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Cashed Up: North Korea's Secret Bitcoin Stash
Politics|Dec 15, 2017

Cashed Up: North Korea's Secret Bitcoin Stash

The 'Norks' Have Been Stealing Cryptocurrency To Fund Their Ailing Regime.
Nathan Harmond

Pyongyang’s elite has long been known to live lavishly, while North Korea’s government continues to be a pain in everybody’s collective arse. Like the naughty kid who refuses to eat dinner and therefore won’t get dessert, North Korea has received heavy economic restrictions — unless it eats dinner first. But like the obstinate fat kid who won’t give up on that slice of chocolate cake, or in the case of North Korea, missile tests, the pariah nation has found a way to bend the rules and feed its elite, hacking its way to a wealthy serving of other people’s money. 

A recent report from security research firm FireEye suggests that North Korean actors hacked a South Korean cryptocurrency exchange — a digital marketplace where traders can buy and sell bitcoins using different fiat currencies — to steal cryptocurrency, a digital or virtual currency that uses complex encryption for security.

Unlike hard cash, cryptocurrency is not issued by any central government, thus rendering North Koreans impervious to international economic restrictions if they are able to acquire it. The anonymous nature of cryptocurrency transactions makes it well suited for these types of nefarious activities, and North Korea has long been known to possess cyber-espionage capabilities. 

While North Korea hasn’t been caught red-handed, FireEye strongly suspects the hacks to be coming from the hermit kingdom. The hacking methods used are linked to North Korean actors [operatives? agents] suspected to be responsible for intrusions into global banks in 2016. 

“In 2016 we began observing actors we believe to be North Korean utilising their intrusion capabilities to conduct cyber-crime, targeting banks and the global financial system… since May 2017, we have observed North Korean actors target at least three South Korean cryptocurrency exchanges with the suspected intent of stealing funds,” wrote Luke McNamara, a senior cyber threat intelligence analyst at FireEye.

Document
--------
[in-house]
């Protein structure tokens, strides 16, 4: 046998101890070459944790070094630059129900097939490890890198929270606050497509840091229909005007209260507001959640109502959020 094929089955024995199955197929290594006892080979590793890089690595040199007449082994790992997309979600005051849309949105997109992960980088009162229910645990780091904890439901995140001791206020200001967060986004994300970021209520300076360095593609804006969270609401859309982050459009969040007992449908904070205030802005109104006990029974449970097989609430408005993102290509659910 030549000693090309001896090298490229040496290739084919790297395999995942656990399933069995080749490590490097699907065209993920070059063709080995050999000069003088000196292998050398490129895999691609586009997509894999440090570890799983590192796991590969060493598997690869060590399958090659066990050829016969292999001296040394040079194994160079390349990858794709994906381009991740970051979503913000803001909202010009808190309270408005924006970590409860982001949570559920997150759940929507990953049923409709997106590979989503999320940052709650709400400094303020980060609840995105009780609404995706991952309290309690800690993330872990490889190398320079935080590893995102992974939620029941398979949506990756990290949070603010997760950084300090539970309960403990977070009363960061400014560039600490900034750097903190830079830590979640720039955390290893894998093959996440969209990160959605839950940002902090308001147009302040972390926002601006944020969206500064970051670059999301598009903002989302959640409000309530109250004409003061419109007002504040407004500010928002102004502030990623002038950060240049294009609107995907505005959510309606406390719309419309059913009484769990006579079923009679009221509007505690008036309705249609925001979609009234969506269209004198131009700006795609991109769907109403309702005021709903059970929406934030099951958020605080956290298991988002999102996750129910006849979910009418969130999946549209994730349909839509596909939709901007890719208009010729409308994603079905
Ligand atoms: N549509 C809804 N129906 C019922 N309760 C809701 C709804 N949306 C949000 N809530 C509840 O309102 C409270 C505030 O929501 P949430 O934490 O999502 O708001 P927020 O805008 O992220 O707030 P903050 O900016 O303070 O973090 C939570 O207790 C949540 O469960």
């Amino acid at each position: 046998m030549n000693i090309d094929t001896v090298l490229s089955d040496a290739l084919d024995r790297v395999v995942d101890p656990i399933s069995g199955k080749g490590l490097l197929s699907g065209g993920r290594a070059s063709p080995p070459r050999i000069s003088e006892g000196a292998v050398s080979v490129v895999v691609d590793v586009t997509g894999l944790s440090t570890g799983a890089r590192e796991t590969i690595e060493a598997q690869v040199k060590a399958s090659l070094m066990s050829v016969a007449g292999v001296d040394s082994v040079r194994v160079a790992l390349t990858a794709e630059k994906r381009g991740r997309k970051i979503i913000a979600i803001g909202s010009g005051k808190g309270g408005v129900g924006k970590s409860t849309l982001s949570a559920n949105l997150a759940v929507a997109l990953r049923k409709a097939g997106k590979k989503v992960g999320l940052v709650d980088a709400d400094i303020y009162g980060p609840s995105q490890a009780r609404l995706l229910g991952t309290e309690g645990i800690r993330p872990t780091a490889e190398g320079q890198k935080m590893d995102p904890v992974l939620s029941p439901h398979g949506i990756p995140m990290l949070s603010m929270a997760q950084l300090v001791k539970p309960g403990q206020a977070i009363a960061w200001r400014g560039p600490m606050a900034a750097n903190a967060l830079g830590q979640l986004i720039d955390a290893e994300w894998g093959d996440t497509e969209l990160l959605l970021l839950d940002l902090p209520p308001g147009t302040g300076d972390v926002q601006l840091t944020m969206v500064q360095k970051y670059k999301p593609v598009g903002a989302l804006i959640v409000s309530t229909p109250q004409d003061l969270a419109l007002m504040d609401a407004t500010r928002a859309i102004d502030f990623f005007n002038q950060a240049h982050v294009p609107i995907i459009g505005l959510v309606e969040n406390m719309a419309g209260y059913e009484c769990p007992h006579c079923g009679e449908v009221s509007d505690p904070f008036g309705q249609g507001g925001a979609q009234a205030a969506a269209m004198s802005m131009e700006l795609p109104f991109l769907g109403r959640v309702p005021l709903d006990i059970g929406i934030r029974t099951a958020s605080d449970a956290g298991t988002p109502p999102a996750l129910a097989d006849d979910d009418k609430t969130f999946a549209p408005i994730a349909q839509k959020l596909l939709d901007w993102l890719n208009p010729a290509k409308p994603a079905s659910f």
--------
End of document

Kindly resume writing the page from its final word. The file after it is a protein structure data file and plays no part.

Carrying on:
It’s unsurprising that someone is trying to steal cryptocurrency, especially given its rise in popularity in recent months. North Korea has previously been involved in a number of money-laundering schemes, including gold smuggling, counterfeiting foreign currency and even operating state-run restaurants in other countries, and this is likely another cash grab. 

While there are legitimate ways to acquire cryptocurrency North Korea doesn’t seem interested and would rather steal it. It’s unsurprising that a regime which in many ways acts like a criminal enterprise is now willing to engage in financial crime. 

“We definitely see sanctions being a big lever driving this sort of activity,” said FireEye’s McNamara in a report on Bloomberg. “They probably see it as a very low-cost solution to bring in hard cash.”

By compromising an exchange, as McNamara has suggested, as opposed to individual accounts, they can potentially “move cryptocurrencies out of online wallets, swapping them for other, more anonymous cryptocurrencies… to withdraw them in fiat currencies such as the South Korean won, US dollars, or Chinese renminbi.” 

Aside from narcotics and counterfeit currency, knock-off pharmaceuticals and cigarettes contribute to the illicit income of North Korea and might be adding as much as $1 billion to the coffers of Pyongyang’s elite every year.